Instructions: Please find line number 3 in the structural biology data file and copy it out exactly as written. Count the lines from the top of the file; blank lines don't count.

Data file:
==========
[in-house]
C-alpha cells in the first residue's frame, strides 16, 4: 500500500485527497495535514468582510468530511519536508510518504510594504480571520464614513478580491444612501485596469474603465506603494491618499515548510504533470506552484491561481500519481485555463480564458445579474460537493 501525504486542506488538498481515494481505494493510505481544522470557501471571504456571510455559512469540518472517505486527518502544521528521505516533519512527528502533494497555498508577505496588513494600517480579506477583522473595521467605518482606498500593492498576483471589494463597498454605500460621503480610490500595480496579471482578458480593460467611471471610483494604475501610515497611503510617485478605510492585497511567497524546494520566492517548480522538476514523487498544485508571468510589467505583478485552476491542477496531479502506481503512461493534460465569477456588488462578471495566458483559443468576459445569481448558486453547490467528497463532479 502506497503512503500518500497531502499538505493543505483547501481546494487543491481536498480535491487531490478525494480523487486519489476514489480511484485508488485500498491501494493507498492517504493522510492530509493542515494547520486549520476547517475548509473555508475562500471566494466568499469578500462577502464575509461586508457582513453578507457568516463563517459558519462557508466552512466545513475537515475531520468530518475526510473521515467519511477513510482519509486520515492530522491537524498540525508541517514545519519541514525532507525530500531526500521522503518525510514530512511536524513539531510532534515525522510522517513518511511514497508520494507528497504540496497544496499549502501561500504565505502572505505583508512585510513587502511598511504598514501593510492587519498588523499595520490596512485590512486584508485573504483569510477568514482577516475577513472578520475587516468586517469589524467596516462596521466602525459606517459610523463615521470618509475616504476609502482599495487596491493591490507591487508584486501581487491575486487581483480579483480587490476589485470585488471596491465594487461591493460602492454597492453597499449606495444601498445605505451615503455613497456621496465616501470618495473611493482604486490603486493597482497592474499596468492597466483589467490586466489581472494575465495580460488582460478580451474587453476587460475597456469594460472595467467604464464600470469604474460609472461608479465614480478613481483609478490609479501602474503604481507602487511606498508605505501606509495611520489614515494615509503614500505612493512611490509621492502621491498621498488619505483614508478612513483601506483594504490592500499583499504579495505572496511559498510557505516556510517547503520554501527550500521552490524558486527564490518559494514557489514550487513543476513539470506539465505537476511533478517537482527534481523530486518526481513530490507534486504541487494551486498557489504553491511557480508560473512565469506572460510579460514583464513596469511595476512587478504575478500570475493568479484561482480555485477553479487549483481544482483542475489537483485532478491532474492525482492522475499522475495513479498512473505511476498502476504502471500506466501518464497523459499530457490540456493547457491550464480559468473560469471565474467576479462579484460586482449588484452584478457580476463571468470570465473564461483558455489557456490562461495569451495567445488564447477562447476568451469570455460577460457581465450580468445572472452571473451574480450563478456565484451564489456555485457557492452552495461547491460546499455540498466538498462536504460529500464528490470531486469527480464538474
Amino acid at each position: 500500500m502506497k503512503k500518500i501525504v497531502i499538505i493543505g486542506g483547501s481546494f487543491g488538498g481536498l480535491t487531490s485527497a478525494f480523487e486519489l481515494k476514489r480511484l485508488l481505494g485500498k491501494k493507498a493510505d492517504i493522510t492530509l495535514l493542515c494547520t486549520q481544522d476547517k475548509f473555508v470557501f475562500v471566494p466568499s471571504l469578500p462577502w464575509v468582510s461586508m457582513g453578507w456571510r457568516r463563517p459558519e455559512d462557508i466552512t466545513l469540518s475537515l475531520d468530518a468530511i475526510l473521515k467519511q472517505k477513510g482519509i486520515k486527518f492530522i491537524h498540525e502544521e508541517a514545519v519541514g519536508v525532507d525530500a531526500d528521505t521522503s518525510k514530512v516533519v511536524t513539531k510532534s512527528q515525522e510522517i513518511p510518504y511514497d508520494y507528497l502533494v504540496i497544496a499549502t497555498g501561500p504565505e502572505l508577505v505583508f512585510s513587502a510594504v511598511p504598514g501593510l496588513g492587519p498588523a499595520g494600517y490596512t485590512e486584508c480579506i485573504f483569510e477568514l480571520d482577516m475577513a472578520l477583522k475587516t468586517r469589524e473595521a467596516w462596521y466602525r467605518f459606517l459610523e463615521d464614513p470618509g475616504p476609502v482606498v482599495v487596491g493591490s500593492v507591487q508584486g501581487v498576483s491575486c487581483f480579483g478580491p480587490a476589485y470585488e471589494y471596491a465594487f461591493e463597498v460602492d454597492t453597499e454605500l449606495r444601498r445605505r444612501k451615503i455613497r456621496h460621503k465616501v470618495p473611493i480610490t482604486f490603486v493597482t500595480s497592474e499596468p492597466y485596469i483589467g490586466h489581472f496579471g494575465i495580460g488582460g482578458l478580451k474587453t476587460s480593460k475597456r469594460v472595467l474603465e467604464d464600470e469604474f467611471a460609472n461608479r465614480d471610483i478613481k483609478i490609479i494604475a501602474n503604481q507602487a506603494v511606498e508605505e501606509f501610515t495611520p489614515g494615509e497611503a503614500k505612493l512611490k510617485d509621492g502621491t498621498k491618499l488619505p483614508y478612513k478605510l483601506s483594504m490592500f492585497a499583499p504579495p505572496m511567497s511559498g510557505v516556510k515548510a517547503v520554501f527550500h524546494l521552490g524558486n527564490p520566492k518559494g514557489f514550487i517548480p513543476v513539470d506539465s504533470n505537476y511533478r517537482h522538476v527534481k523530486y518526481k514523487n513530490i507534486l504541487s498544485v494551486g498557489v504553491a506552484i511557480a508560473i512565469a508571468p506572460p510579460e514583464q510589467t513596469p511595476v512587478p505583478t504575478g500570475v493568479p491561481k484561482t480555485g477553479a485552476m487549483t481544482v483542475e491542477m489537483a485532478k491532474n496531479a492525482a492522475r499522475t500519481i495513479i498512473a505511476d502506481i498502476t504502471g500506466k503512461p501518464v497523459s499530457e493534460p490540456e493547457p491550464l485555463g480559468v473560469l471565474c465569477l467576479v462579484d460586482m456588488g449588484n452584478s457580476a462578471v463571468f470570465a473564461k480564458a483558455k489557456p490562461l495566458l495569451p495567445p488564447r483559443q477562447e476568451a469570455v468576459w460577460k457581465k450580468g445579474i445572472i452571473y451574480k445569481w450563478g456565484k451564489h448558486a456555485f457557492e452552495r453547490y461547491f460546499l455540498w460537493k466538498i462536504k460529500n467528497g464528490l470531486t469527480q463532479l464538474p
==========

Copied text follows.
Amino acid at each position: 500500500m502506497k503512503k500518500i501525504v497531502i499538505i493543505g486542506g483547501s481546494f487543491g488538498g481536498l480535491t487531490s485527497a478525494f480523487e486519489l481515494k476514489r480511484l485508488l481505494g485500498k491501494k493507498a493510505d492517504i493522510t492530509l495535514l493542515c494547520t486549520q481544522d476547517k475548509f473555508v470557501f475562500v471566494p466568499s471571504l469578500p462577502w464575509v468582510s461586508m457582513g453578507w456571510r457568516r463563517p459558519e455559512d462557508i466552512t466545513l469540518s475537515l475531520d468530518a468530511i475526510l473521515k467519511q472517505k477513510g482519509i486520515k486527518f492530522i491537524h498540525e502544521e508541517a514545519v519541514g519536508v525532507d525530500a531526500d528521505t521522503s518525510k514530512v516533519v511536524t513539531k510532534s512527528q515525522e510522517i513518511p510518504y511514497d508520494y507528497l502533494v504540496i497544496a499549502t497555498g501561500p504565505e502572505l508577505v505583508f512585510s513587502a510594504v511598511p504598514g501593510l496588513g492587519p498588523a499595520g494600517y490596512t485590512e486584508c480579506i485573504f483569510e477568514l480571520d482577516m475577513a472578520l477583522k475587516t468586517r469589524e473595521a467596516w462596521y466602525r467605518f459606517l459610523e463615521d464614513p470618509g475616504p476609502v482606498v482599495v487596491g493591490s500593492v507591487q508584486g501581487v498576483s491575486c487581483f480579483g478580491p480587490a476589485y470585488e471589494y471596491a465594487f461591493e463597498v460602492d454597492t453597499e454605500l449606495r444601498r445605505r444612501k451615503i455613497r456621496h460621503k465616501v470618495p473611493i480610490t482604486f490603486v493597482t500595480s497592474e499596468p492597466y485596469i483589467g490586466h489581472f496579471g494575465i495580460g488582460g482578458l478580451k474587453t476587460s480593460k475597456r469594460v472595467l474603465e467604464d464600470e469604474f467611471a460609472n461608479r465614480d471610483i478613481k483609478i490609479i494604475a501602474n503604481q507602487a506603494v511606498e508605505e501606509f501610515t495611520p489614515g494615509e497611503a503614500k505612493l512611490k510617485d509621492g502621491t498621498k491618499l488619505p483614508y478612513k478605510l483601506s483594504m490592500f492585497a499583499p504579495p505572496m511567497s511559498g510557505v516556510k515548510a517547503v520554501f527550500h524546494l521552490g524558486n527564490p520566492k518559494g514557489f514550487i517548480p513543476v513539470d506539465s504533470n505537476y511533478r517537482h522538476v527534481k523530486y518526481k514523487n513530490i507534486l504541487s498544485v494551486g498557489v504553491a506552484i511557480a508560473i512565469a508571468p506572460p510579460e514583464q510589467t513596469p511595476v512587478p505583478t504575478g500570475v493568479p491561481k484561482t480555485g477553479a485552476m487549483t481544482v483542475e491542477m489537483a485532478k491532474n496531479a492525482a492522475r499522475t500519481i495513479i498512473a505511476d502506481i498502476t504502471g500506466k503512461p501518464v497523459s499530457e493534460p490540456e493547457p491550464l485555463g480559468v473560469l471565474c465569477l467576479v462579484d460586482m456588488g449588484n452584478s457580476a462578471v463571468f470570465a473564461k480564458a483558455k489557456p490562461l495566458l495569451p495567445p488564447r483559443q477562447e476568451a469570455v468576459w460577460k457581465k450580468g445579474i445572472i452571473y451574480k445569481w450563478g456565484k451564489h448558486a456555485f457557492e452552495r453547490y461547491f460546499l455540498w460537493k466538498i462536504k460529500n467528497g464528490l470531486t469527480q463532479l464538474p